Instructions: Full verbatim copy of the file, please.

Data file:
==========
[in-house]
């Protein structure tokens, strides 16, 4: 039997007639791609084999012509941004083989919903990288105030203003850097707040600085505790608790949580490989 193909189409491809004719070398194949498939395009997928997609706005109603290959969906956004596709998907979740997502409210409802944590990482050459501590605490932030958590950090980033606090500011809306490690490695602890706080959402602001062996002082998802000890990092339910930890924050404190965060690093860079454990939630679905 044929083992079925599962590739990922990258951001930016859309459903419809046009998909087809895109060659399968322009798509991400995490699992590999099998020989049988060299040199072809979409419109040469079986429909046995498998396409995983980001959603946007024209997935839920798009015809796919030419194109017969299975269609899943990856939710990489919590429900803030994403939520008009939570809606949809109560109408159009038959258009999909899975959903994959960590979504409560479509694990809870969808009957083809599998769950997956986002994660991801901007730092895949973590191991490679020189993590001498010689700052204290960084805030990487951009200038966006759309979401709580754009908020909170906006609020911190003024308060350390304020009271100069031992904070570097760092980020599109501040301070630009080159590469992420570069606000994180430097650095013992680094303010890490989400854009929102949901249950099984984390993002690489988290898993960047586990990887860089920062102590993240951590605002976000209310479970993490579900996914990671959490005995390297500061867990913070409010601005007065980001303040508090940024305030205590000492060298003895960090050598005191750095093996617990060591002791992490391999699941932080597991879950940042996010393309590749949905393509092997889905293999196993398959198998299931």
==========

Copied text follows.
[in-house]
């Protein structure tokens, strides 16, 4: 039997007639791609084999012509941004083989919903990288105030203003850097707040600085505790608790949580490989 193909189409491809004719070398194949498939395009997928997609706005109603290959969906956004596709998907979740997502409210409802944590990482050459501590605490932030958590950090980033606090500011809306490690490695602890706080959402602001062996002082998802000890990092339910930890924050404190965060690093860079454990939630679905 044929083992079925599962590739990922990258951001930016859309459903419809046009998909087809895109060659399968322009798509991400995490699992590999099998020989049988060299040199072809979409419109040469079986429909046995498998396409995983980001959603946007024209997935839920798009015809796919030419194109017969299975269609899943990856939710990489919590429900803030994403939520008009939570809606949809109560109408159009038959258009999909899975959903994959960590979504409560479509694990809870969808009957083809599998769950997956986002994660991801901007730092895949973590191991490679020189993590001498010689700052204290960084805030990487951009200038966006759309979401709580754009908020909170906006609020911190003024308060350390304020009271100069031992904070570097760092980020599109501040301070630009080159590469992420570069606000994180430097650095013992680094303010890490989400854009929102949901249950099984984390993002690489988290898993960047586990990887860089920062102590993240951590605002976000209310479970993490579900996914990671959490005995390297500061867990913070409010601005007065980001303040508090940024305030205590000492060298003895960090050598005191750095093996617990060591002791992490391999699941932080597991879950940042996010393309590749949905393509092997889905293999196993398959198998299931």